National Digital Stewardship Alliance Releases Inaugural Agenda

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The National Digital Stewardship Alliance, a voluntary membership organization of leading government, academic, and private sector organizations with digital stewardship responsibilities, has announced the inaugural release of the National Agenda for Digital Stewardship. The National Digital Stewardship Alliance (NDSA) is an initiative of the National Digital Information Infrastructure and Preservation Program at the Library of Congress.

Digital stewardship is the series of managed activities, policies, strategies and actions that ensure that digital content of vital importance to the nation is acquired, managed, organized, preserved and accessible for as long as necessary.

As the information universe becomes increasingly digital, there is a growing need to preserve the digital assets that represent the intellectual capital of scientific disciplines, educational communities, and government and cultural agencies,” said Brian E. C. Schottlaender, The Audrey Geisel University Librarian at UC San Diego.

The UC San Diego Library was a founding member of NDSA, established by the Library of Congress in 2010, and Schottlaender plays a leadership role in numerous national digital preservation initiatives. In addition to NDSA, he serves on the Board of Trustees of DPN, the Digital Preservation Network, and he chairs the Executive Committee of HathiTrust, a major collaboration of the nation’s largest academic libraries to create a vast digital repository. DPN is an academic cooperative—led by UC San Diego, Stanford, and the Universities of Michigan, Texas, and Virginia—formed to ensure that the complete scholarly record is preserved for future generations. HathiTrust, the repository for more than 11 million volumes, articles, and other digitized materials, announced last month that it would be joining the Digital Public Library of America, effectively doubling the size of the DPLA’s collections.

The NDSA’s National Agenda will annually highlight emerging technological trends, identify gaps in digital stewardship capacity and provide funders and decision-makers with insight into the work needed to ensure that today's valuable digital content remains accessible and comprehensible in the future, supporting a thriving economy, a robust democracy, and a rich cultural heritage.

The 2014 Agenda integrates the perspective of dozens of experts and hundreds of institutions, convened through the Library of Congress. It outlines the challenges and opportunities related to digital preservation activities in four broad areas: Organizational Roles, Policies, and Practices; Digital Content Areas; Infrastructure Development; and Research Priorities.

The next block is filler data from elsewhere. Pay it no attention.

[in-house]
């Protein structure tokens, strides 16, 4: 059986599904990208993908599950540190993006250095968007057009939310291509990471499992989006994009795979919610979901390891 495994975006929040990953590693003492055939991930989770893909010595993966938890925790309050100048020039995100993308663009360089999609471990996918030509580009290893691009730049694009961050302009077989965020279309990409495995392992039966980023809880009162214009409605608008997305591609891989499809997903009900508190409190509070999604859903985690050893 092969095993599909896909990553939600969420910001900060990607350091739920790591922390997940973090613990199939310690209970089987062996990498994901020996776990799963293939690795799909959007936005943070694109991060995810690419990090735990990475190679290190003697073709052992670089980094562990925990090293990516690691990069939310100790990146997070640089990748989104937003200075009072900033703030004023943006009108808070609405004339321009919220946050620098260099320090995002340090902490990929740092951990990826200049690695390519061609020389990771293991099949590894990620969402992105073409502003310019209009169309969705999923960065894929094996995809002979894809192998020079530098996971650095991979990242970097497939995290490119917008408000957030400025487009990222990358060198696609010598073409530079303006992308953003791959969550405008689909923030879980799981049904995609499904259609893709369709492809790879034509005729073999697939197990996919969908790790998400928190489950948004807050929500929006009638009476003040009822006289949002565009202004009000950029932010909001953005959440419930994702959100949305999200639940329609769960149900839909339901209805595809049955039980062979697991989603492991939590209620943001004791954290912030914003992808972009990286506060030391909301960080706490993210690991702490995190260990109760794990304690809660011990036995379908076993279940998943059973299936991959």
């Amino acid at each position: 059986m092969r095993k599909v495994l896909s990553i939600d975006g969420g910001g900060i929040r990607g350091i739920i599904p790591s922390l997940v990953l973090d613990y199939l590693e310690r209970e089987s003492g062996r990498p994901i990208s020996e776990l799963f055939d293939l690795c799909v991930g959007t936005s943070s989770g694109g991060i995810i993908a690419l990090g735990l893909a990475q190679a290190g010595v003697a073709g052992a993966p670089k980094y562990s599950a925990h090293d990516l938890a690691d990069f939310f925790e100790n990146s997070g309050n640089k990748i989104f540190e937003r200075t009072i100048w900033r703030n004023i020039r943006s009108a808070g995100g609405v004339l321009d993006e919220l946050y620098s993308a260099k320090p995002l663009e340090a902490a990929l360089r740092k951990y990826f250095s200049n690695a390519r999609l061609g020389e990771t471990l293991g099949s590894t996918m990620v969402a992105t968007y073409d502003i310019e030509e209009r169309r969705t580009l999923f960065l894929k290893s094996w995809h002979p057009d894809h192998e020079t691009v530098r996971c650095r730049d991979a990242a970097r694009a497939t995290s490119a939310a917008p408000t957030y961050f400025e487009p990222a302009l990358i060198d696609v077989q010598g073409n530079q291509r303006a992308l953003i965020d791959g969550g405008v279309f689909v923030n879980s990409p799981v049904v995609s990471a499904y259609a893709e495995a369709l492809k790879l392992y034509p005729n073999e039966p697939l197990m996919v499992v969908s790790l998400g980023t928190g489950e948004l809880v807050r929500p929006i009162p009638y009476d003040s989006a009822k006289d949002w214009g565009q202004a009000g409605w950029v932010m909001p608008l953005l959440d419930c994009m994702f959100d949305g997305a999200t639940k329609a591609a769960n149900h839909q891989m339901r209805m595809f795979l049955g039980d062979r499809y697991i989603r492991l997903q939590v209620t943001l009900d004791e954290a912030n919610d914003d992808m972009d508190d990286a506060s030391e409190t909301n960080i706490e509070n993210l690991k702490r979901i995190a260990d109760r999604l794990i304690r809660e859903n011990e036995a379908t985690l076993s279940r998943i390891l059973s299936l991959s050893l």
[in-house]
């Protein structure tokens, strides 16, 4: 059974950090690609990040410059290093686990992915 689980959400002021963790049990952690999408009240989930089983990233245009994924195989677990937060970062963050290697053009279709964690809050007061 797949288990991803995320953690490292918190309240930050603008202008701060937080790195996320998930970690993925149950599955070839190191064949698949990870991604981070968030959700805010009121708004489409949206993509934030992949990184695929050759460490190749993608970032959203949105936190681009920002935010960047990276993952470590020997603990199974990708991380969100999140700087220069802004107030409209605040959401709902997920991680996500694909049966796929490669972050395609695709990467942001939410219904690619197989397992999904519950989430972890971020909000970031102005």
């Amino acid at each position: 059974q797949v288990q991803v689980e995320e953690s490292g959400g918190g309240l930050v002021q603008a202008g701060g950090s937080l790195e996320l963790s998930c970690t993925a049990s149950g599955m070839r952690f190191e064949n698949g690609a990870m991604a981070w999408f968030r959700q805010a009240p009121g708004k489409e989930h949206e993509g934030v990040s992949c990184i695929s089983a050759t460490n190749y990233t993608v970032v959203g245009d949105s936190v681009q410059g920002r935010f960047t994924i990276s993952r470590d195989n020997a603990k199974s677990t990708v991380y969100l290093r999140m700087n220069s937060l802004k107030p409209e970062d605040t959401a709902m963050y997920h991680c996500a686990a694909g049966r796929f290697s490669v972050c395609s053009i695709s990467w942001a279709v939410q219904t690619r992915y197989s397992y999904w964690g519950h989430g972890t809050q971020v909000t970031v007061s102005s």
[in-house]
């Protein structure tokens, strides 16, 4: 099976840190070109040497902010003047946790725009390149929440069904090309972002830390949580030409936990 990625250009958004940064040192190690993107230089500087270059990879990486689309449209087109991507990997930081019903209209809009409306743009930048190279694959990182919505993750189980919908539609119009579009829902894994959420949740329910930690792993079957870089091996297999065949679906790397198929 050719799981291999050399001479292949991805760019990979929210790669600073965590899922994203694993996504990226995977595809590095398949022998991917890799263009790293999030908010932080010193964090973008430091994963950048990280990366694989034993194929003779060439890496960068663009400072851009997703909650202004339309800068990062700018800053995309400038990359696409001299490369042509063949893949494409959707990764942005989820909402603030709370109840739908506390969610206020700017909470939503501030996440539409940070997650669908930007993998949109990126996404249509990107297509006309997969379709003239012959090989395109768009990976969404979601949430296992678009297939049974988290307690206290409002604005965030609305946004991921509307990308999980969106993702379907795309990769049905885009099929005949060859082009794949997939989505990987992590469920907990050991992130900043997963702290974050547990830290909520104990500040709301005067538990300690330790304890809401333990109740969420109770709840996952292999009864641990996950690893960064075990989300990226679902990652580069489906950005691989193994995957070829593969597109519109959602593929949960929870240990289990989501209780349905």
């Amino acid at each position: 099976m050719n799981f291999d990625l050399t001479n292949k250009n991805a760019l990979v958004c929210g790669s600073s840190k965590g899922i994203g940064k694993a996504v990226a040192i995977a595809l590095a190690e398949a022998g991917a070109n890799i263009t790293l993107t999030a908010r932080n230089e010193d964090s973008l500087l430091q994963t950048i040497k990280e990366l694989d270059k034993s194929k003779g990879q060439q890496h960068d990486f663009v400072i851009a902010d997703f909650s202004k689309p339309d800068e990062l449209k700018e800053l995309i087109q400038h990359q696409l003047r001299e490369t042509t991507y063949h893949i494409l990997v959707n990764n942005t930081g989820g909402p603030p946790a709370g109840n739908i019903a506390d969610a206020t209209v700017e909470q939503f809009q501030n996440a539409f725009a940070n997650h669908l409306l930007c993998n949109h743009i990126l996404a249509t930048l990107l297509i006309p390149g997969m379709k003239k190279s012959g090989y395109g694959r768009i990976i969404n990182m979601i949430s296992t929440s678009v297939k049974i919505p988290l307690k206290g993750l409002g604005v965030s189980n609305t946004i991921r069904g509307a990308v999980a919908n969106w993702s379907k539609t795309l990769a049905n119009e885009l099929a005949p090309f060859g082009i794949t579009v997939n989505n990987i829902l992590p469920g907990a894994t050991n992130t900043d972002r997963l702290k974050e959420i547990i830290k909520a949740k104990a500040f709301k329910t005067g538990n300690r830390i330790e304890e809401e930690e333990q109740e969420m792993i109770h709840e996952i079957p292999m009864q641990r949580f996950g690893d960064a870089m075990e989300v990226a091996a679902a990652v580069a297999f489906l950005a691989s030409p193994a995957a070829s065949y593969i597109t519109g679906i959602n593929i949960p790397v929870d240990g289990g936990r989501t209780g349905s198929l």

The National Agenda identifies a number of areas targeted for key investment, including:

  • Digital Stewardship Training and Staffing
  • Applied Research on Information Valuation, Curation Cost and effective auditing
  • Experiments in Interoperability and Portability of Storage Architectures
  • Integration of Digital Forensics Tools into Stewardship Workflows
  • Development of the evidence base through surveys, experiments and testbeds.

Over the coming year the NDSA will work to promote the Agenda and explore educational and collaborative opportunities with all interested parties.

The National Digital Stewardship Alliance (NDSA), a consortium of more than 145 member institutions committed to the long-term preservation and stewardship of digital information, includes member institutions from all sectors, including universities,  professional societies and associations, and government agencies at the federal, state, and local level. Further information about the NDSA can be found at

About the UC San Diego Library

Ranked among the nation’s top 25 public academic research libraries, the UC San Diego Library plays an integral role in advancing and supporting the university’s research, teaching, and public service missions. As the intellectual heart of the UC San Diego campus, the Library provides access to more than 7 million digital and print volumes, journals, and multimedia materials to meet the knowledge and information needs of faculty, students, and members of the public. Each day, the Library’s vast resources are accessed nearly 90,000 times through the Library’s main Web site. For more information:

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